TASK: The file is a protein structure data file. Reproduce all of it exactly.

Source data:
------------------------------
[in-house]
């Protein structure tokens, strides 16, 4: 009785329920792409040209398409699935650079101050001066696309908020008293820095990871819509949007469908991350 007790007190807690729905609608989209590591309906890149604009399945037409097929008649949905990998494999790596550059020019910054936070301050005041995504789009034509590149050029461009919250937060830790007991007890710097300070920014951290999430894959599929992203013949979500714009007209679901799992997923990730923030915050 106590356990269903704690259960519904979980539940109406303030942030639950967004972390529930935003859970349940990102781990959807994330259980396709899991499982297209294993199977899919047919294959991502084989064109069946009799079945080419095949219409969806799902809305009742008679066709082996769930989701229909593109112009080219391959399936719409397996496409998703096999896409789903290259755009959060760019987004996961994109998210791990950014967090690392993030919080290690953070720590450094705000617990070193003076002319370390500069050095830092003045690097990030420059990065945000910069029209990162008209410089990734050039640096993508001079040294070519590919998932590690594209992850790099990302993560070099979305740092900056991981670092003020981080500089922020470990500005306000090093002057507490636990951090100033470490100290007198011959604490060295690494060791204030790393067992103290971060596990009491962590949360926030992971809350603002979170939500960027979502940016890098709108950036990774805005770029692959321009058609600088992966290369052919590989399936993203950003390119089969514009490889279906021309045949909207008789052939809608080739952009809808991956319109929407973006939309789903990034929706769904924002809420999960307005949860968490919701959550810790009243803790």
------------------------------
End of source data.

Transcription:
[in-house]
């Protein structure tokens, strides 16, 4: 009785329920792409040209398409699935650079101050001066696309908020008293820095990871819509949007469908991350 007790007190807690729905609608989209590591309906890149604009399945037409097929008649949905990998494999790596550059020019910054936070301050005041995504789009034509590149050029461009919250937060830790007991007890710097300070920014951290999430894959599929992203013949979500714009007209679901799992997923990730923030915050 106590356990269903704690259960519904979980539940109406303030942030639950967004972390529930935003859970349940990102781990959807994330259980396709899991499982297209294993199977899919047919294959991502084989064109069946009799079945080419095949219409969806799902809305009742008679066709082996769930989701229909593109112009080219391959399936719409397996496409998703096999896409789903290259755009959060760019987004996961994109998210791990950014967090690392993030919080290690953070720590450094705000617990070193003076002319370390500069050095830092003045690097990030420059990065945000910069029209990162008209410089990734050039640096993508001079040294070519590919998932590690594209992850790099990302993560070099979305740092900056991981670092003020981080500089922020470990500005306000090093002057507490636990951090100033470490100290007198011959604490060295690494060791204030790393067992103290971060596990009491962590949360926030992971809350603002979170939500960027979502940016890098709108950036990774805005770029692959321009058609600088992966290369052919590989399936993203950003390119089969514009490889279906021309045949909207008789052939809608080739952009809808991956319109929407973006939309789903990034929706769904924002809420999960307005949860968490919701959550810790009243803790």